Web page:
EnglishEdit

 Pawn on Wikipedia

PronunciationEdit

Etymology 1Edit

 
A black pawn in chess

From Middle English pawn, pown, pewne, poune, powne, paun, from Anglo-Norman paun, poun (pawn, pedestrian) ( = Old French poon, päon, pëon), from Late Latin pedō, pedonis (footsoldier), from Latin pēs, ped- (foot). Doublet of peon.

NounEdit

pawn (plural pawns)

  1. (chess) The most common chess piece, or a similar piece in a similar game. In chess each side has eight; moves are only forward, and attacks are only forward diagonally or en passant.
  2. (figuratively) Someone who is being manipulated or used to some end.
    Though a pawn of the gods, her departure is the precipitating cause of the Trojan War.
SynonymsEdit
TranslationsEdit

See alsoEdit

Chess pieces in English · chess pieces, chessmen (see also: chess) (layout · text)
           
king queen castle, rook bishop knight pawn

Etymology 2Edit

From Middle French pan (pledge, security), apparently from a Germanic language (compare Middle Dutch pant, Old High German pfant).

NounEdit

pawn (countable and uncountable, plural pawns)

  1. (uncountable) The state of being held as security for a loan, or as a pledge.
    All our jewellery was in pawn by this stage.
  2. An instance of pawning something.
    • 1595 December 9 (first known performance)​, William Shakespeare, “The life and death of King Richard the Second”, in Mr. William Shakespeares Comedies, Histories, & Tragedies: Published According to the True Originall Copies (First Folio), London: Printed by Isaac Iaggard, and Ed[ward] Blount, published 1623, OCLC 606515358, [Act II, scene i]:
      Redeem from broking pawn the blemish'd crown.
    • (Can we date this quote by John Donne and provide title, author's full name, and other details?)
      As the morning dew is a pawn of the evening fatness, so, O Lord, let this day's comfort be the earnest of to-morrow's.
  3. (now rare) An item given as security on a loan, or as a pledge.
    • c. 1603–1606, William Shakespeare, “The Tragedie of King Lear”, in Mr. William Shakespeares Comedies, Histories, & Tragedies: Published According to the True Originall Copies (First Folio), London: Printed by Isaac Iaggard, and Ed[ward] Blount, published 1623, OCLC 606515358, [Act I, scene i]:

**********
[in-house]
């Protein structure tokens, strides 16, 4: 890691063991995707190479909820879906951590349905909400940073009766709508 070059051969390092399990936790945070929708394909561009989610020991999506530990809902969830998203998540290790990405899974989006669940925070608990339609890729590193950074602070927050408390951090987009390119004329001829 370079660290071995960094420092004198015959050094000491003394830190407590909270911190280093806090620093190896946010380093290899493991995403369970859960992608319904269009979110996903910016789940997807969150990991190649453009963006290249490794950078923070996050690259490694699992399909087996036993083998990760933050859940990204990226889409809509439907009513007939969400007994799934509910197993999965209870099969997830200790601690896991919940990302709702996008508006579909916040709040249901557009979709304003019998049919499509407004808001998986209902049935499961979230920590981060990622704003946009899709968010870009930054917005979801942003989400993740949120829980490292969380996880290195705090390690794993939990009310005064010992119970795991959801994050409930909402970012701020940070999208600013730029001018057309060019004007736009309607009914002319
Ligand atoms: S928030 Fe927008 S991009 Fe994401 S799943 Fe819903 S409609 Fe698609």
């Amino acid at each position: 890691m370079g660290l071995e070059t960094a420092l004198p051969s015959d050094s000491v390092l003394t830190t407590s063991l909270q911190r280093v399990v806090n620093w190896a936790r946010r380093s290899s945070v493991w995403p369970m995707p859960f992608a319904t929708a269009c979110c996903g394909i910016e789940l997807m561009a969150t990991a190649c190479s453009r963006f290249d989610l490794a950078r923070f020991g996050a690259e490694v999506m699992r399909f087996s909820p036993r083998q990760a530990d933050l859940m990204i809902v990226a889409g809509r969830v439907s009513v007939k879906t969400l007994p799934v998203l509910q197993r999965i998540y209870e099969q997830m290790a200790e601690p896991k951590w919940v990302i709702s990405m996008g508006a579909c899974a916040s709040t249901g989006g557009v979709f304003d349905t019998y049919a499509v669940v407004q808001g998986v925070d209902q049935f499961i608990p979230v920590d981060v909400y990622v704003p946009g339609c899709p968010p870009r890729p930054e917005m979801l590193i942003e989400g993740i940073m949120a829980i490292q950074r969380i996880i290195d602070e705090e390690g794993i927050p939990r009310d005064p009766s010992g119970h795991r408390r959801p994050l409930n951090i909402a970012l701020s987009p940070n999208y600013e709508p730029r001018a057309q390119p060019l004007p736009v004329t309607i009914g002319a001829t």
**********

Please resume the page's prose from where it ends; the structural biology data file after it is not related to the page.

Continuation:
My life I never held but as a pawn / To wage against thy enemies.
    • 1624, Democritus Junior [pseudonym; Robert Burton], The Anatomy of Melancholy: [], 2nd corrected and augmented edition, Oxford, Oxfordshire: Printed by John Lichfield and James Short, for Henry Cripps, OCLC 54573970:
      , New York, 2001, p.106:
      Brokers, takers of pawns, biting userers, I will not admit; yet [] I will tolerate some kind of usery.
    • (Can we date this quote by Francis Bacon and provide title, author's full name, and other details?)
      As for mortgaging or pawning, [] men will not take pawns without use [i.e. interest].
  4. (rare) A pawnshop; pawnbroker.
TranslationsEdit

VerbEdit

pawn (third-person singular simple present pawns, present participle pawning, simple past and past participle pawned)

  1. To pledge; to stake or wager.
  2. To give as security on a loan of money; especially, to deposit (something) at a pawn shop.
    • 1904, Henry Warren, The Customer's Guide to Banking (page 7)
      A certain, and probably an appreciable, proportion of his so-called money at call and short notice would consist of fortnightly advances made to members of the Stock Exchange against pawned stocks and shares.
    • 1965, Bob Dylan, Like a Rolling Stone
      But you'd better take your diamond ring, you'd better pawn it, babe.
SynonymsEdit
  • (to deposit at a pawn shop): hock
TranslationsEdit
See alsoEdit

Etymology 3Edit

NounEdit

pawn (countable and uncountable, plural pawns)

  1. Alternative form of paan
    • 1832, Meer Hassan Ali, Observations on the Mussulmauns of India:
      A tray filled with pawns, prepared with the usual ingredients, as lime cuttie (a bitter gum), betel-nut, tobacco, spices, &c.
    • 1892, Chambers's Journal (volume 69, page 320)
      To our English taste, pawn is very offensive; but the natives of India relish it, and regard it as a necessity. It is much eaten by Mohammedans of both sexes, and by the natives of Bengal.

Etymology 4Edit

NounEdit

pawn (plural pawns)

  1. A gallery.

Etymology 5Edit

VerbEdit

pawn (third-person singular simple present pawns, present participle pawning, simple past and past participle pawned)

  1. (video games) Alternative form of pwn

AnagramsEdit